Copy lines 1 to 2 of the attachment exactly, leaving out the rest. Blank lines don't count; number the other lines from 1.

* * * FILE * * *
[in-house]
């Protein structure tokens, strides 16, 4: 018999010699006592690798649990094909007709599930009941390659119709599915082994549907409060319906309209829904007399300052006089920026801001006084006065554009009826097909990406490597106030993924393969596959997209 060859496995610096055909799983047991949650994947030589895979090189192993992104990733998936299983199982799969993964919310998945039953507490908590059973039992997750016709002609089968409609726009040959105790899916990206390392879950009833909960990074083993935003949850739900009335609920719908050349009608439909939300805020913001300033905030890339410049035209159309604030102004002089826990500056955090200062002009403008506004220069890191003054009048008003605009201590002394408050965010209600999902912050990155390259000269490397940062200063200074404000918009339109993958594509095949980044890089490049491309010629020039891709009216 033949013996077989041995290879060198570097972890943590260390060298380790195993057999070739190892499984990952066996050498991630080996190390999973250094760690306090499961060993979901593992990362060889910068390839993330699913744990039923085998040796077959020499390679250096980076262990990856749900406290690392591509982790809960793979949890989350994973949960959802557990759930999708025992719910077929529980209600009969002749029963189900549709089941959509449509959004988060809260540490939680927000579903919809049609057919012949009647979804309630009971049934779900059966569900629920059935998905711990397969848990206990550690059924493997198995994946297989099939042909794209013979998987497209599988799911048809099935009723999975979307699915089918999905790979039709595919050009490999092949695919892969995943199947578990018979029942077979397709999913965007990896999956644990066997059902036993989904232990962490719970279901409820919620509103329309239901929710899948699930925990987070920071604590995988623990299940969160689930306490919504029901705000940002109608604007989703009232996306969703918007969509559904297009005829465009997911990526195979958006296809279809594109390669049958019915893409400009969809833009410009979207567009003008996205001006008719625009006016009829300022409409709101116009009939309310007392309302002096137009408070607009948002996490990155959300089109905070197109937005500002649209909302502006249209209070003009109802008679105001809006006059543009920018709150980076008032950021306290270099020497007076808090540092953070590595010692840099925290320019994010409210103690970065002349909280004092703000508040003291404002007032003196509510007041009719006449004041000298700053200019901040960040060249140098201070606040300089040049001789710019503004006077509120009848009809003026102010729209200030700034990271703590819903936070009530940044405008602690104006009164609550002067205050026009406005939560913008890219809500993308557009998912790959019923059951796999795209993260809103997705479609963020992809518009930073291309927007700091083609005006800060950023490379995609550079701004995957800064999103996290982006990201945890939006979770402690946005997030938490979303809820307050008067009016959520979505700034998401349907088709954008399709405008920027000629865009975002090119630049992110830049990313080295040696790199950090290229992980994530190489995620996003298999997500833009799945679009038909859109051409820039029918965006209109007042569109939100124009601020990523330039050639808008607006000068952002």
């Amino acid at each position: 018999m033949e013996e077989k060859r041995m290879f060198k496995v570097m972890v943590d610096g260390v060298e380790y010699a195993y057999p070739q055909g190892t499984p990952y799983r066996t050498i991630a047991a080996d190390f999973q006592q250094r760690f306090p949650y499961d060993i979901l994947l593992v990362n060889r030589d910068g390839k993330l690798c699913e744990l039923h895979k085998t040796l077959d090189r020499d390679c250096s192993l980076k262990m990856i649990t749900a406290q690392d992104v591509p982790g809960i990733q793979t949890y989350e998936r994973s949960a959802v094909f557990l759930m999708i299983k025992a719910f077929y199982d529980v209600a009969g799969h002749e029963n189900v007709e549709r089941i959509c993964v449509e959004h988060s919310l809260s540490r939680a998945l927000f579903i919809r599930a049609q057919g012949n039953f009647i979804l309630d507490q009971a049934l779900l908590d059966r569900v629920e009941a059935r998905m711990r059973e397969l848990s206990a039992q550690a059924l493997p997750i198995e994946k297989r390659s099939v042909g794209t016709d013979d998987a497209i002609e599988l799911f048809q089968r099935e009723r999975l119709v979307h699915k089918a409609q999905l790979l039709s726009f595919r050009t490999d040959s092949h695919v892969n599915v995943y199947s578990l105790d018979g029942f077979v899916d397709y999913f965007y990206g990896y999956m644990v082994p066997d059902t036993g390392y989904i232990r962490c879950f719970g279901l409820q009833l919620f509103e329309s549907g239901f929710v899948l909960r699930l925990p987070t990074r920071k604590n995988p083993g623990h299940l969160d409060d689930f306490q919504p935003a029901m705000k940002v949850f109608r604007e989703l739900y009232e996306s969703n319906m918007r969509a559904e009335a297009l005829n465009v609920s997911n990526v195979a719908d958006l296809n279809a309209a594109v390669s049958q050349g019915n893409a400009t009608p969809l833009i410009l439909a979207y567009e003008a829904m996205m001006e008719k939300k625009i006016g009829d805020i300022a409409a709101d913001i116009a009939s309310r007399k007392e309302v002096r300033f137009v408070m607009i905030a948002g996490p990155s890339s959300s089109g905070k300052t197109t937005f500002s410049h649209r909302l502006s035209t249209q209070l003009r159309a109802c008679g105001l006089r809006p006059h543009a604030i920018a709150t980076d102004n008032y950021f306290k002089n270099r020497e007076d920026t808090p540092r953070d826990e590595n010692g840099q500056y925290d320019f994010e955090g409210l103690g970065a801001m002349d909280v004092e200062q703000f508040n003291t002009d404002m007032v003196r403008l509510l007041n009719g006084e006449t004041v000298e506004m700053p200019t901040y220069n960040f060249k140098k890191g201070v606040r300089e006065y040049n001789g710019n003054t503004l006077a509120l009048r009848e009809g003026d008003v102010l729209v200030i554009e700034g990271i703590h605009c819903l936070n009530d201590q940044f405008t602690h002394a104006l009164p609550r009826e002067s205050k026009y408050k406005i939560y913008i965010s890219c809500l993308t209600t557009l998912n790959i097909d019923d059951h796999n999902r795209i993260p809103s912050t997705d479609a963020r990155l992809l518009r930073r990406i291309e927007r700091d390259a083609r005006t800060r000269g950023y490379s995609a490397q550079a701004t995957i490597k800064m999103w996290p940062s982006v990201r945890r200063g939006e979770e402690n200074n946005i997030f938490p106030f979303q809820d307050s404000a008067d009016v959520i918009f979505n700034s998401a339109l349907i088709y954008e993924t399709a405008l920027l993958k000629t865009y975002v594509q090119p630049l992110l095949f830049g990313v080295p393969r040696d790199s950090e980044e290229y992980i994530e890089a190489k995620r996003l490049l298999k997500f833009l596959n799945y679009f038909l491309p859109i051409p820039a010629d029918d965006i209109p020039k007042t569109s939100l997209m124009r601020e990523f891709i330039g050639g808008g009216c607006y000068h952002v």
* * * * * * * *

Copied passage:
[in-house]
């Protein structure tokens, strides 16, 4: 018999010699006592690798649990094909007709599930009941390659119709599915082994549907409060319906309209829904007399300052006089920026801001006084006065554009009826097909990406490597106030993924393969596959997209 060859496995610096055909799983047991949650994947030589895979090189192993992104990733998936299983199982799969993964919310998945039953507490908590059973039992997750016709002609089968409609726009040959105790899916990206390392879950009833909960990074083993935003949850739900009335609920719908050349009608439909939300805020913001300033905030890339410049035209159309604030102004002089826990500056955090200062002009403008506004220069890191003054009048008003605009201590002394408050965010209600999902912050990155390259000269490397940062200063200074404000918009339109993958594509095949980044890089490049491309010629020039891709009216 033949013996077989041995290879060198570097972890943590260390060298380790195993057999070739190892499984990952066996050498991630080996190390999973250094760690306090499961060993979901593992990362060889910068390839993330699913744990039923085998040796077959020499390679250096980076262990990856749900406290690392591509982790809960793979949890989350994973949960959802557990759930999708025992719910077929529980209600009969002749029963189900549709089941959509449509959004988060809260540490939680927000579903919809049609057919012949009647979804309630009971049934779900059966569900629920059935998905711990397969848990206990550690059924493997198995994946297989099939042909794209013979998987497209599988799911048809099935009723999975979307699915089918999905790979039709595919050009490999092949695919892969995943199947578990018979029942077979397709999913965007990896999956644990066997059902036993989904232990962490719970279901409820919620509103329309239901929710899948699930925990987070920071604590995988623990299940969160689930306490919504029901705000940002109608604007989703009232996306969703918007969509559904297009005829465009997911990526195979958006296809279809594109390669049958019915893409400009969809833009410009979207567009003008996205001006008719625009006016009829300022409409709101116009009939309310007392309302002096137009408070607009948002996490990155959300089109905070197109937005500002649209909302502006249209209070003009109802008679105001809006006059543009920018709150980076008032950021306290270099020497007076808090540092953070590595010692840099925290320019994010409210103690970065002349909280004092703000508040003291404002007032003196509510007041009719006449004041000298700053200019901040960040060249140098201070606040300089040049001789710019503004006077509120009848009809003026102010729209200030700034990271703590819903936070009530940044405008602690104006009164609550002067205050026009406005939560913008890219809500993308557009998912790959019923059951796999795209993260809103997705479609963020992809518009930073291309927007700091083609005006800060950023490379995609550079701004995957800064999103996290982006990201945890939006979770402690946005997030938490979303809820307050008067009016959520979505700034998401349907088709954008399709405008920027000629865009975002090119630049992110830049990313080295040696790199950090290229992980994530190489995620996003298999997500833009799945679009038909859109051409820039029918965006209109007042569109939100124009601020990523330039050639808008607006000068952002």